By Chris Utterback
By Mark Antonation
By Kevin Galaba
By Mark Antonation
By Gretchen Kurtz
By Cafe Society
By Mark Antonation
By Mark Antonation
On our second stop, a man tried to interrupt the mariachis (seven of them play on Monday nights, and they do it beautifully, without traveling from table to table) in the middle of a song because he needed another drink -- proving, of course, that he really didn't. Another large family made such a horrific mess, not even pausing to consider whether they should do anything about it, that the server didn't know whether to clean it or set up a triage station. One more: The solo woman at the next table had a cell phone that she used as a dinner companion while taking care of all of her business, which wasn't even interesting enough to eavesdrop on.
Unfortunately, the food didn't do much to spark our interest, either. An order of carnitas de res ($9.95) contained more of that dry, chewy top sirloin mixed with large pieces of onion and green bell peppers, all of which tasted like onions. We avoided the refritos, opting instead for black beans that turned out to be just plain, but at least they'd been cooked through. On this visit, the cole slaw was cabbage and carrots that had been shredded and tossed in a black-pepper-studded vinegar. And it's a surprise that Tres Margaritas originated in Colorado -- the first one opened in Fort Collins nearly two years ago -- since no one there seems to know what green chile is. A chile verde did appear on the menu as a pork dish "braised in green sauce," but green chile wasn't listed anywhere else, not even as a smothering option on the burritos. I went ahead and ordered the pork burrito ($3.75) anyway and asked the waiter if I could have it with green chile. "Sure," he said, then brought a burrito that had been smothered in a greasy pinkish-orange sauce that tasted like the stuff on the first visit's chile relleno. A few chunks of pork floated in it, but they seemed to be an afterthought, although something must have contributed to the alarming amount of grease in the sauce. "Is that the green?" I asked. "Oh, yeah," he assured me.
There were a few things to recommend Tres Margaritas, however. The waiter who had so patiently allowed the woman to answer the phone instead of ordering wasn't an exception: Overall, the friendly, cheerful servers were some of the best I've encountered, with many runners backing up the main waitstaff, which meant that chips and salsa arrived promptly, plates were whisked away and drinks were brought quickly. And the atmosphere is lively and cheery, with dusty-rose and dark-green walls and brightly painted chairs.
4309 W. 38th Ave.
Denver, CO 80212
Region: Northwest Denver
Tacos Jalisco, 4309 West 38th Avenue, 303-458-1437. Hours: 9 a.m.-9 p.m. Tuesday-Friday; 9 a.m.-10 p.m. Saturday-Sunday. Closed Mondays.
This is the fifth Tres Margaritas in the state. "We're going to open two more soon," our waiter informed us.
Good. That means there'll be more room for non-idiots at places like Tacos Jalisco. There's not much English spoken at this smallish spot -- no complaints about that here. The decor is reminiscent of someone's paneled basement circa 1974, and there's no alcohol served (at least there's a bar across the street) -- but damn, the food is good. I've eaten there nearly a dozen times -- with not one cell phone or idiot in sight -- since I gave the place a Best Chiles Rellenos award this past June.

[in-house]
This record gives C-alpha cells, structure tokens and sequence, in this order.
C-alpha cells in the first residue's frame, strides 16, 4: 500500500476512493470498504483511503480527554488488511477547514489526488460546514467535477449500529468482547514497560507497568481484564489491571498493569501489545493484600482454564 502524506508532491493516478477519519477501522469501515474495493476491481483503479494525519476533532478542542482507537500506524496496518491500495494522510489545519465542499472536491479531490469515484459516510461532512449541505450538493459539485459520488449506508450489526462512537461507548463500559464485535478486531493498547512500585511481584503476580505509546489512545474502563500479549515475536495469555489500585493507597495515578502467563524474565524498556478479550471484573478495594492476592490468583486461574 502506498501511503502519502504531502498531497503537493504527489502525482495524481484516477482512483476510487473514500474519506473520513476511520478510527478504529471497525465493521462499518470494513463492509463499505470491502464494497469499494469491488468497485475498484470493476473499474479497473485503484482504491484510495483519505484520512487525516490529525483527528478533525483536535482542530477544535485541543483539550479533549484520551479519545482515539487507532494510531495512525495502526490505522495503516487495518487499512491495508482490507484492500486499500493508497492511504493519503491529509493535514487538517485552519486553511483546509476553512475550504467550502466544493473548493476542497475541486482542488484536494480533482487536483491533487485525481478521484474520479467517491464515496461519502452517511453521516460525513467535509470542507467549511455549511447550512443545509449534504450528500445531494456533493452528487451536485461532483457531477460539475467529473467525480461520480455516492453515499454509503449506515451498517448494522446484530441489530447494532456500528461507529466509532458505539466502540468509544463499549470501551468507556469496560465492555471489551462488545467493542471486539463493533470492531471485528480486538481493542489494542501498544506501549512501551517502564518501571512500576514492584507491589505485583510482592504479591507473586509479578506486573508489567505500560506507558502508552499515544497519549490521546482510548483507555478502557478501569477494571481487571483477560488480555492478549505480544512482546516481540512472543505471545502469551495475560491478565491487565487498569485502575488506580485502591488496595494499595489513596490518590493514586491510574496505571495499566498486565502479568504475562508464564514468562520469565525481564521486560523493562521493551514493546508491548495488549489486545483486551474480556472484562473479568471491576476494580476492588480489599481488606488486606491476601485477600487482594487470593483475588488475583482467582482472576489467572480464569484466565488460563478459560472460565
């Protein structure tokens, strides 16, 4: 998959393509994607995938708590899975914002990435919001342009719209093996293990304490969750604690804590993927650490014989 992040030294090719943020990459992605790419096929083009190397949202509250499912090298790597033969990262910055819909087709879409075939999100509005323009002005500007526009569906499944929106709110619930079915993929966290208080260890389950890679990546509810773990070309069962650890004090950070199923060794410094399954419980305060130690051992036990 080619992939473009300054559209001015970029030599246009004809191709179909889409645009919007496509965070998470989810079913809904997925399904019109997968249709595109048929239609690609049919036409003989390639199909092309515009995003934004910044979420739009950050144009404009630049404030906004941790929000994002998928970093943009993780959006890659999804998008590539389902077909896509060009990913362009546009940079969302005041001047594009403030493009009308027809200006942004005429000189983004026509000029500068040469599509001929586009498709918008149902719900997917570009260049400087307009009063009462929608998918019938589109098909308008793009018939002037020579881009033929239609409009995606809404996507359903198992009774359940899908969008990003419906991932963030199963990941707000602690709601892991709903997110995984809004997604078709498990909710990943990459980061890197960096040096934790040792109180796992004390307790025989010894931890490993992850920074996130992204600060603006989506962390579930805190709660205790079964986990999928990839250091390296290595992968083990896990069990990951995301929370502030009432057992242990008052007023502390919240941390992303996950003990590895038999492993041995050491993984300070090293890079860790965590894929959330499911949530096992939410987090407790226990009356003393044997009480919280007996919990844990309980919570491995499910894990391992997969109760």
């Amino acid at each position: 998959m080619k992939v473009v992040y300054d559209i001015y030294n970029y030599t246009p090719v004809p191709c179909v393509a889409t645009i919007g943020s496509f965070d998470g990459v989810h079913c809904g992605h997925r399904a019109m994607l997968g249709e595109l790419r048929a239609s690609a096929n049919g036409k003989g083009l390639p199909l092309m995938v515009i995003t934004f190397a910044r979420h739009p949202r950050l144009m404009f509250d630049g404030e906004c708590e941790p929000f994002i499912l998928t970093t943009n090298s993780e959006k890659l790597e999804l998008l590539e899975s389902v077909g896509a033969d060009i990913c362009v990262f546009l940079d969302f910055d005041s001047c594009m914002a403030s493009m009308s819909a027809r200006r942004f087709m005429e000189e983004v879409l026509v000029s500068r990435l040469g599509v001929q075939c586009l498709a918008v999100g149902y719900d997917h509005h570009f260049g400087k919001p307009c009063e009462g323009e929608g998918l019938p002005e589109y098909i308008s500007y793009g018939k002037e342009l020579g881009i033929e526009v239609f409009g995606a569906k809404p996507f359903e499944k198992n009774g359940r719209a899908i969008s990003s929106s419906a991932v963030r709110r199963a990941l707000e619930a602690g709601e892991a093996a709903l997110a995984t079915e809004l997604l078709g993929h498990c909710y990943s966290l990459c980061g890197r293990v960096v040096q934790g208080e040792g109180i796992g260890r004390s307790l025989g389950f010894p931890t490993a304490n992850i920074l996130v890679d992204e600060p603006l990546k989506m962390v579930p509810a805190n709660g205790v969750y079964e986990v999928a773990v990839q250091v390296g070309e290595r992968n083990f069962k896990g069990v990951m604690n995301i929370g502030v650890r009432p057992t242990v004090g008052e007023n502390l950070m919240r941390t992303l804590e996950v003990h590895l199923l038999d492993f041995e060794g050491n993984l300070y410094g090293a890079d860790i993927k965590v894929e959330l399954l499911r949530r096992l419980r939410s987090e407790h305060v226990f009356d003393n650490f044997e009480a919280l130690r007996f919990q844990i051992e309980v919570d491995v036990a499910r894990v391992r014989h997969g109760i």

My advice? Get everything covered with green chile. Jalisco's is a searing-hot version filled with shredded, smoked pork, and it's just the right consistency for losing something in, like the chiles rellenos ($6), two soft egg-batter-coated Anaheims that had been perfectly roasted, peeled and stuffed to splitting with a runny, nebulous white cheese that oozed out all over the plate as soon as our forks hit the peppers. And the chimichangas ($5) were filled with salty, well-seasoned beef that was actually shredded. The pork burrito comes with green chile inside ($2.50) or smothered -- and they do mean smothered -- on the outside ($3), with a side of freshly made, oniony refried beans. The pork tripe burrito ($3) was excellent, too, and the tongue one, while chewy, had an intensely beefy flavor. For another fifty cents, the burritos come with shredded cheese, lettuce and tomatoes.
A name like Tacos Jalisco raises expectations about their tacos, and I've never been disappointed. The soft ones come in eleven variations, four to an order, made with two corn tortillas each to keep all the fillings in. They all cost $5, and so far I've tried the barbacoa (barbecued cheek meat), the asada (which features tenderloin that's actually tenderloin), the al carbon (with tenderloin fried up with onions and tomatoes), and the birria (shredded lamb). Not a bad one in the bunch, although the al carbon, with its great grill grease and caramelized onion flavor, is my favorite.
Tacos Jalisco also specializes in soups, with a different one offered daily and each ample enough to serve as a meal. A large bowl of caldo de albondigas ($5) on a Tuesday brought seasoned meatballs floating in a beefy broth that tasted like it would cure anything. But it wasn't nearly as restorative-tasting as Wednesday's caldo de res ($5), made with beef bones whose marrow had leached into the broth and thickened it into a salty, heavenly mass. And on Sundays, the menudo ($4), that requisite hangover cure, was packed with tripe and pork and spicy enough to cast out our demons.
If only it could rid the world of idiots.